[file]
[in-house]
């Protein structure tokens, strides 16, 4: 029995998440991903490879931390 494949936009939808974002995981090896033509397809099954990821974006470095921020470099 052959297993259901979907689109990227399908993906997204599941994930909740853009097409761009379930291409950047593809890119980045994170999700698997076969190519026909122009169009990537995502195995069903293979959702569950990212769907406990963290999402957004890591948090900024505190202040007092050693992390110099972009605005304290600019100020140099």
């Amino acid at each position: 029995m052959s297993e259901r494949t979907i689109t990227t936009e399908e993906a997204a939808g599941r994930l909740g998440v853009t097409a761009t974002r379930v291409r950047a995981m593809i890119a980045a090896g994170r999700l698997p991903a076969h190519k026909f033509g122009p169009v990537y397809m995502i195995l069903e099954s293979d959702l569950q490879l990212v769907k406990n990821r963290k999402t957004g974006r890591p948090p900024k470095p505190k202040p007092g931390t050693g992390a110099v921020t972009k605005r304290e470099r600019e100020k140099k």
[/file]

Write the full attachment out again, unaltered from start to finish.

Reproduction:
[in-house]
């Protein structure tokens, strides 16, 4: 029995998440991903490879931390 494949936009939808974002995981090896033509397809099954990821974006470095921020470099 052959297993259901979907689109990227399908993906997204599941994930909740853009097409761009379930291409950047593809890119980045994170999700698997076969190519026909122009169009990537995502195995069903293979959702569950990212769907406990963290999402957004890591948090900024505190202040007092050693992390110099972009605005304290600019100020140099």
């Amino acid at each position: 029995m052959s297993e259901r494949t979907i689109t990227t936009e399908e993906a997204a939808g599941r994930l909740g998440v853009t097409a761009t974002r379930v291409r950047a995981m593809i890119a980045a090896g994170r999700l698997p991903a076969h190519k026909f033509g122009p169009v990537y397809m995502i195995l069903e099954s293979d959702l569950q490879l990212v769907k406990n990821r963290k999402t957004g974006r890591p948090p900024k470095p505190k202040p007092g931390t050693g992390a110099v921020t972009k605005r304290e470099r600019e100020k140099k």